Russell’s fondest memory is watching her children go from helping restock shelves to occasionally working with her at the store. Each of the store’s aisles contain a range of regional staples from countries across Asia. Near the back of the store, refrigerators are filled with bean sprouts, Chinese eggplant, Gai Choy and other fresh produce. Another set of refrigerators lined features frozen Asian delicacies including mochi, pot stickers and spring rolls.
Traditional Asian market items such as mortars and pestles, Japanese chopsticks, and tea sets. Colorfully hand embroidered purses from Thailand, Nipaya’s home country, line the shelves. Import Emporium is a great place to find Asian goods with plenty of variety for exploring.
Valon African and Caribbean Market, 1503 S Vine Ave.
Another shop contributing to African necessities is Valon African and Caribbean Market. Encouraged by friends and family and inspired to help others, Onyeka officially opened the doors of the Afro-Caribbean store in 2018.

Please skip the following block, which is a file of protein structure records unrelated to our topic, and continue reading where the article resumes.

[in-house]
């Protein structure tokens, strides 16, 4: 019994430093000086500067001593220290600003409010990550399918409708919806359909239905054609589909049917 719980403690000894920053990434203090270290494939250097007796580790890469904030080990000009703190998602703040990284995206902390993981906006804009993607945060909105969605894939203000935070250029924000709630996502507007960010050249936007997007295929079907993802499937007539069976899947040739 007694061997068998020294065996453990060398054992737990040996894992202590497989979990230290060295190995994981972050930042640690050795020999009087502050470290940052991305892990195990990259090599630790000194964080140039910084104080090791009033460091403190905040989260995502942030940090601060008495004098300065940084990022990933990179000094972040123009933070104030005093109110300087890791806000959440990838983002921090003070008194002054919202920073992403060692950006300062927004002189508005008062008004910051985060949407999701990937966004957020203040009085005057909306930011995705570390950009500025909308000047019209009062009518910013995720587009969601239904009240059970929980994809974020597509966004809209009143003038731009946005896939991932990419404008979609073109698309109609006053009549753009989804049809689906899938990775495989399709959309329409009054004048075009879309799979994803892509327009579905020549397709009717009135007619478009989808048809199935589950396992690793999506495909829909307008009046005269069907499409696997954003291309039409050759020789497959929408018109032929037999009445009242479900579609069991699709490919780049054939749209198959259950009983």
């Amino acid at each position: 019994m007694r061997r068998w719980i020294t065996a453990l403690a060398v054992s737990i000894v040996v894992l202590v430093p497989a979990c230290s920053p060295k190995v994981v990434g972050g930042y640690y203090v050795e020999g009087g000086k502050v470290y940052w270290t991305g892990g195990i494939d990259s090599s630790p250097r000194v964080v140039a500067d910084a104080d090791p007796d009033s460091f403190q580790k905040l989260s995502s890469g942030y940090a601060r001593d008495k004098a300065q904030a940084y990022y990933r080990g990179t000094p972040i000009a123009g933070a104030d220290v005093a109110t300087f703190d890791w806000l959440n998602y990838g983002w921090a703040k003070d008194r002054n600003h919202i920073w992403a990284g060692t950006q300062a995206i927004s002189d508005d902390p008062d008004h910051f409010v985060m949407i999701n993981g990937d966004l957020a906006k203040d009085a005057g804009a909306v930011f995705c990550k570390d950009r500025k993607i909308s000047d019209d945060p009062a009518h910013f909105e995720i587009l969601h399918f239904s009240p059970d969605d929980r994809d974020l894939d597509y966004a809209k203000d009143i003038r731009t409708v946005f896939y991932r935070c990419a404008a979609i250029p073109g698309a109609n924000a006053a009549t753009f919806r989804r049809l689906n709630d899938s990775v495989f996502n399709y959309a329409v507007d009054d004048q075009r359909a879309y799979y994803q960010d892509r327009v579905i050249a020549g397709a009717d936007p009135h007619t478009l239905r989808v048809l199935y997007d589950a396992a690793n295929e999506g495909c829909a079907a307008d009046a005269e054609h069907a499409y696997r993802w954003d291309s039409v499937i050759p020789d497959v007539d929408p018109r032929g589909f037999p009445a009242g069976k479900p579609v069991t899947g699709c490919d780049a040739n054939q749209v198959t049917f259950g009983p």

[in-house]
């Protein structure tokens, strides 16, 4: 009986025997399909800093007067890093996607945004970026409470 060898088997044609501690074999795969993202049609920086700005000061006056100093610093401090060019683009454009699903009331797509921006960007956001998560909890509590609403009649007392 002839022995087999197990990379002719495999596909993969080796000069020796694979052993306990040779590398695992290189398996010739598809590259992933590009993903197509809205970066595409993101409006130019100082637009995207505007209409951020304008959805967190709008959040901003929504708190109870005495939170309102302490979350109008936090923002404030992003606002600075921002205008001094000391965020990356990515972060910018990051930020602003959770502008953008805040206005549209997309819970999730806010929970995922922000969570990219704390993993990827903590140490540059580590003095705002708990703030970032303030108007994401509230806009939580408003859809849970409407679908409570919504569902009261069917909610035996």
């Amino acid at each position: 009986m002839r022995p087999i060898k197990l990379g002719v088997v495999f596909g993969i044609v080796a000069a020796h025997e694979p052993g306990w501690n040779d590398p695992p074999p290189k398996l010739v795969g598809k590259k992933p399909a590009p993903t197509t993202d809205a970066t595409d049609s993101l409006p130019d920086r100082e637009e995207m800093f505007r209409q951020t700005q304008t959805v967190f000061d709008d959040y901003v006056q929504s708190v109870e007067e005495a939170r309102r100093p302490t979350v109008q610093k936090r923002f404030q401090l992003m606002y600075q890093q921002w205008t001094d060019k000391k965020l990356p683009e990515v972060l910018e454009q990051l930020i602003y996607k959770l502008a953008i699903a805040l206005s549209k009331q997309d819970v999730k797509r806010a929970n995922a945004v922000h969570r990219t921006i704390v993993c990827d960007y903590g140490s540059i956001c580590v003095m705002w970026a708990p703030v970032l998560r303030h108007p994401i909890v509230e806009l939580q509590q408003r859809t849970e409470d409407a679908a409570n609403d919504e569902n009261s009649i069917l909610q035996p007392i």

The market’s shelves hold traditional African, Caribbean and American items, as well as some popular products from other cultures. Onyeka says her market is diverse and though it is known for African products, they try to be culturally inclusive.
Especially during COVID, while most grocery stores and restaurants were closed, Valon’s doors remained open and well-stocked. “So many different types of people came in during COVID,” Onyeka said.